Magazine article Marketing

Mark Ritson on Branding: Exxon Vision Is Perilously Short-Term

Magazine article Marketing

Mark Ritson on Branding: Exxon Vision Is Perilously Short-Term

Article excerpt

In Mein Kampf, Adolf Hitler outlined the crucial importance of an 'effective emblem', which he saw as 'the first impetus for the interest in the movement'.

His adoption of the swastika was a vital ingredient in the rise of National Socialism in Germany and its eventual domination of much of Europe. It is impossible, therefore, not to include the swastika, along with the Coca-Cola swirl or the Ford oval, as one of the 20th century's most iconic and important logos.

It is an uncomfortable inclusion. Any sane individual abhors everything the Nazis stood for, yet it is still possible to acknowledge the expert manner in which its brand identity was conceived without supporting the ends to which it was used.

I have similar feelings about ExxonMobil. Over the past eight years, it has masterminded one of the most impressive global communications campaigns in the history of public relations. At the same time, however, the company's success in obfuscating the issues in its response to global warming must surely rank as one of the most shameful exercises in corporate self-interest.

Despite mounting empirical evidence and the overwhelming weight of opinion from independent climate experts, ExxonMobil has managed to sow the seeds of doubt among consumers, the media and governments, thereby slowing any potential responses to global warming. It has achieved this through a combination of masterful PR, lobbying, strategic funding of NGOs and the leadership of its senior management.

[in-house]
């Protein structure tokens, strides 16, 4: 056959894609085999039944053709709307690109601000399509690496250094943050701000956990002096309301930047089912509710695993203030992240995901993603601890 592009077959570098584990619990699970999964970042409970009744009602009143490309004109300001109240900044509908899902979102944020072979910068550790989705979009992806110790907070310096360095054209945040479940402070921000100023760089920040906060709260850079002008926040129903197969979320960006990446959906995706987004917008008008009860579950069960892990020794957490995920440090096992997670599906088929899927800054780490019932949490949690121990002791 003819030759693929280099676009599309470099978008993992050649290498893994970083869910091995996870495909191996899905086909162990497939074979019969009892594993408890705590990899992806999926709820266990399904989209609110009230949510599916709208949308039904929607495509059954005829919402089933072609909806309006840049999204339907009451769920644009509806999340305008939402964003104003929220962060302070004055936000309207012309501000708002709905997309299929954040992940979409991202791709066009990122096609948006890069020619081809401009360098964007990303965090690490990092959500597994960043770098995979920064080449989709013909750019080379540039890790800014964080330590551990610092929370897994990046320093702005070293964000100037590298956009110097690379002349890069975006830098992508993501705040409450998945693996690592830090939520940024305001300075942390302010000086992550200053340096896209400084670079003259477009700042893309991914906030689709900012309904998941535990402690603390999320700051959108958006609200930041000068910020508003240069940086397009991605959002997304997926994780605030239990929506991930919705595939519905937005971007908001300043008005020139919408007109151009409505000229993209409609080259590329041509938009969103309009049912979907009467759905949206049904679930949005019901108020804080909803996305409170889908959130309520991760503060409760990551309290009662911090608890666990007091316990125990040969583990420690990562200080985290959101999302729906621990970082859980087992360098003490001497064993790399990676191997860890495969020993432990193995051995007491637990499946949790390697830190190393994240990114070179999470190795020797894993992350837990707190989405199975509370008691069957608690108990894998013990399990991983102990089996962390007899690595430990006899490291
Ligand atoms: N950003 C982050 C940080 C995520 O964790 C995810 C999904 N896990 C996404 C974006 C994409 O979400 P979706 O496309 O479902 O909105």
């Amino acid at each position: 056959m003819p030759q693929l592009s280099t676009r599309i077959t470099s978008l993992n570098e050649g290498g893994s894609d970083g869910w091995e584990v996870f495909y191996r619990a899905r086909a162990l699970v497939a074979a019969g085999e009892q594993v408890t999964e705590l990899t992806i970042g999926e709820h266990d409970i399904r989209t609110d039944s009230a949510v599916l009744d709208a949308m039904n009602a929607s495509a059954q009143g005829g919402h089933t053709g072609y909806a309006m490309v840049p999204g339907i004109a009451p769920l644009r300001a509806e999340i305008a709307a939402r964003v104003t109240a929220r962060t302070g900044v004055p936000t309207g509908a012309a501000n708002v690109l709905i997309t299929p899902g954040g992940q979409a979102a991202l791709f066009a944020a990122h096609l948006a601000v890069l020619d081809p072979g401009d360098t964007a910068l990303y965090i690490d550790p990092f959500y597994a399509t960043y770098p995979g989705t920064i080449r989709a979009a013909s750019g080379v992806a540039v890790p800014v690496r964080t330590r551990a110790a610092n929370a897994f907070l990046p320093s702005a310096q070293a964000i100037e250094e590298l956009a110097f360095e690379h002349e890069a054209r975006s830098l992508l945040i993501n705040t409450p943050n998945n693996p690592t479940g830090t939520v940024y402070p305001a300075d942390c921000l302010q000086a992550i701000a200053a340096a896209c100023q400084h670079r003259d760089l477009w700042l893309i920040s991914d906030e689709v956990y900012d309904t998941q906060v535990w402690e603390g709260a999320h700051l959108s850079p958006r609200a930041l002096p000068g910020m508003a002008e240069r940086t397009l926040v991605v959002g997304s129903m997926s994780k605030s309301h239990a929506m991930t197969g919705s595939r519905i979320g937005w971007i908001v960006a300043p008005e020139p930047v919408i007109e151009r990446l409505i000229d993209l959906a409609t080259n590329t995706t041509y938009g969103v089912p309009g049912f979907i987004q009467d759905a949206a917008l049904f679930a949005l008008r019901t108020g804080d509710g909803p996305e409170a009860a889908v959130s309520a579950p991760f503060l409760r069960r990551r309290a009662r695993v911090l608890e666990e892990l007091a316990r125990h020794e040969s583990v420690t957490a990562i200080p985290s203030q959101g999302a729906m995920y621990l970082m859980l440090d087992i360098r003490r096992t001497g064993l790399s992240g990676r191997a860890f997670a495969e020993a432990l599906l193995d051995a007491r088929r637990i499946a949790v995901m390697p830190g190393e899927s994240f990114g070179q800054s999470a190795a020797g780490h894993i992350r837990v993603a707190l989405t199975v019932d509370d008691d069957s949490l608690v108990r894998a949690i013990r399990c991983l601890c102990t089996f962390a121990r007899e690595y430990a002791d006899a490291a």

In an unprecedented letter of complaint this month, The Royal Society, Britain's most respected scientific organisation, rebuked Exxon for funding organisations that promote a 'misleading' viewpoint and condemned the company's attempts to create a 'false sense ... that there is a two-sided debate going on in the scientific community about global warming'.

In contrast, BP has made concerted efforts to address the problem of climate change. While ExxonMobil only acknowledged the existence of a link between fossil fuels and global warming earlier this year, BP was the first major oil company to do so, in 1997, embarking on a now-famous repositioning that saw it move 'beyond petroleum' and include 'Green' as one of its brand values.

BP has actually executed on that brand positioning, having become one of the top three suppliers of solar energy, for example. It has also pledged to invest pounds 8bn in hydrogen projects designed to capture carbon emissions. …

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